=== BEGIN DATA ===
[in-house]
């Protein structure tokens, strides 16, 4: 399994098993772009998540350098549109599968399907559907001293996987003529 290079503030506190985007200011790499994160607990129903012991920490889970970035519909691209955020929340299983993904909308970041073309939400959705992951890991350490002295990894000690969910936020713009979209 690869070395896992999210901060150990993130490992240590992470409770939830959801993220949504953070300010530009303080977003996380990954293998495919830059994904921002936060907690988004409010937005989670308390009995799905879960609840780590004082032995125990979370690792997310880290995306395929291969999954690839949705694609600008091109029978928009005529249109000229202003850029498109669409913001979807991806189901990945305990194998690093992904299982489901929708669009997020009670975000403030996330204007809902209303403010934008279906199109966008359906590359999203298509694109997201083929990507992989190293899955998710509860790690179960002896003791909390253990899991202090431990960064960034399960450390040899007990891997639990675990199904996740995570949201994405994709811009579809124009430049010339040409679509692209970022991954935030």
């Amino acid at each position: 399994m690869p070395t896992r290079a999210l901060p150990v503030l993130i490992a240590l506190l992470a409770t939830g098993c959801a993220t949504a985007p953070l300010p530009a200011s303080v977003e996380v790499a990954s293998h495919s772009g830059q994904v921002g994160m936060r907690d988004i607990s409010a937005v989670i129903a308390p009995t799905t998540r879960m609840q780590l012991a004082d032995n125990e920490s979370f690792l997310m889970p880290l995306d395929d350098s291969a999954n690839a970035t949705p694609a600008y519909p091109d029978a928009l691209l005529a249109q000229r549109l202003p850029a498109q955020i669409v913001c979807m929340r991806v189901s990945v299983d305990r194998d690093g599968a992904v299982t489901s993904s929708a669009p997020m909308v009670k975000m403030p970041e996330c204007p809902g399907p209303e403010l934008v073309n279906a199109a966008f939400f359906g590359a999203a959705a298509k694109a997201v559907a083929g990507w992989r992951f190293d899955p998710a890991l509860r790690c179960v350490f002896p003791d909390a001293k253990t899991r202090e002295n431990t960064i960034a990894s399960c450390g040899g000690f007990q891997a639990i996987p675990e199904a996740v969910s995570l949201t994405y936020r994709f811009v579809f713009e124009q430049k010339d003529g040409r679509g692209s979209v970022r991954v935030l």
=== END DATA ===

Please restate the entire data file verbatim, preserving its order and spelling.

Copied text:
[in-house]
């Protein structure tokens, strides 16, 4: 399994098993772009998540350098549109599968399907559907001293996987003529 290079503030506190985007200011790499994160607990129903012991920490889970970035519909691209955020929340299983993904909308970041073309939400959705992951890991350490002295990894000690969910936020713009979209 690869070395896992999210901060150990993130490992240590992470409770939830959801993220949504953070300010530009303080977003996380990954293998495919830059994904921002936060907690988004409010937005989670308390009995799905879960609840780590004082032995125990979370690792997310880290995306395929291969999954690839949705694609600008091109029978928009005529249109000229202003850029498109669409913001979807991806189901990945305990194998690093992904299982489901929708669009997020009670975000403030996330204007809902209303403010934008279906199109966008359906590359999203298509694109997201083929990507992989190293899955998710509860790690179960002896003791909390253990899991202090431990960064960034399960450390040899007990891997639990675990199904996740995570949201994405994709811009579809124009430049010339040409679509692209970022991954935030």
């Amino acid at each position: 399994m690869p070395t896992r290079a999210l901060p150990v503030l993130i490992a240590l506190l992470a409770t939830g098993c959801a993220t949504a985007p953070l300010p530009a200011s303080v977003e996380v790499a990954s293998h495919s772009g830059q994904v921002g994160m936060r907690d988004i607990s409010a937005v989670i129903a308390p009995t799905t998540r879960m609840q780590l012991a004082d032995n125990e920490s979370f690792l997310m889970p880290l995306d395929d350098s291969a999954n690839a970035t949705p694609a600008y519909p091109d029978a928009l691209l005529a249109q000229r549109l202003p850029a498109q955020i669409v913001c979807m929340r991806v189901s990945v299983d305990r194998d690093g599968a992904v299982t489901s993904s929708a669009p997020m909308v009670k975000m403030p970041e996330c204007p809902g399907p209303e403010l934008v073309n279906a199109a966008f939400f359906g590359a999203a959705a298509k694109a997201v559907a083929g990507w992989r992951f190293d899955p998710a890991l509860r790690c179960v350490f002896p003791d909390a001293k253990t899991r202090e002295n431990t960064i960034a990894s399960c450390g040899g000690f007990q891997a639990i996987p675990e199904a996740v969910s995570l949201t994405y936020r994709f811009v579809f713009e124009q430049k010339d003529g040409r679509g692209s979209v970022r991954v935030l």